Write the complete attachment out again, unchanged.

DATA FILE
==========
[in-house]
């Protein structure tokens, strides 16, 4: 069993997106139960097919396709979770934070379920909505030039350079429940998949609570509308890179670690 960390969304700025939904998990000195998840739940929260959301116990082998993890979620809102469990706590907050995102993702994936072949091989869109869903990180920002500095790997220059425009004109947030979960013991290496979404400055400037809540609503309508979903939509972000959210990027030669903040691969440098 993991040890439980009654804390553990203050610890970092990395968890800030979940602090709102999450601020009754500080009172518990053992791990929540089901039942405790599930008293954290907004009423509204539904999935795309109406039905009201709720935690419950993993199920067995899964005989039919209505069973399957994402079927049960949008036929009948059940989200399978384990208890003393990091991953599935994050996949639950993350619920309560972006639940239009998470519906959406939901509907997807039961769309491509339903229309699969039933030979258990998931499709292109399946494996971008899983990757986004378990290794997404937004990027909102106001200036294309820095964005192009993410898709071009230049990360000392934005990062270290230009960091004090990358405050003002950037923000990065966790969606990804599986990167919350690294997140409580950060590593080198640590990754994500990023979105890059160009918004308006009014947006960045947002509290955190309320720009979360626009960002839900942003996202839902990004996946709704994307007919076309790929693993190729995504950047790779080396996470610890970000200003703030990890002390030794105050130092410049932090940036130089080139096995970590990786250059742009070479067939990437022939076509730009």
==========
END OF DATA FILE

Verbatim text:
[in-house]
């Protein structure tokens, strides 16, 4: 069993997106139960097919396709979770934070379920909505030039350079429940998949609570509308890179670690 960390969304700025939904998990000195998840739940929260959301116990082998993890979620809102469990706590907050995102993702994936072949091989869109869903990180920002500095790997220059425009004109947030979960013991290496979404400055400037809540609503309508979903939509972000959210990027030669903040691969440098 993991040890439980009654804390553990203050610890970092990395968890800030979940602090709102999450601020009754500080009172518990053992791990929540089901039942405790599930008293954290907004009423509204539904999935795309109406039905009201709720935690419950993993199920067995899964005989039919209505069973399957994402079927049960949008036929009948059940989200399978384990208890003393990091991953599935994050996949639950993350619920309560972006639940239009998470519906959406939901509907997807039961769309491509339903229309699969039933030979258990998931499709292109399946494996971008899983990757986004378990290794997404937004990027909102106001200036294309820095964005192009993410898709071009230049990360000392934005990062270290230009960091004090990358405050003002950037923000990065966790969606990804599986990167919350690294997140409580950060590593080198640590990754994500990023979105890059160009918004308006009014947006960045947002509290955190309320720009979360626009960002839900942003996202839902990004996946709704994307007919076309790929693993190729995504950047790779080396996470610890970000200003703030990890002390030794105050130092410049932090940036130089080139096995970590990786250059742009070479067939990437022939076509730009």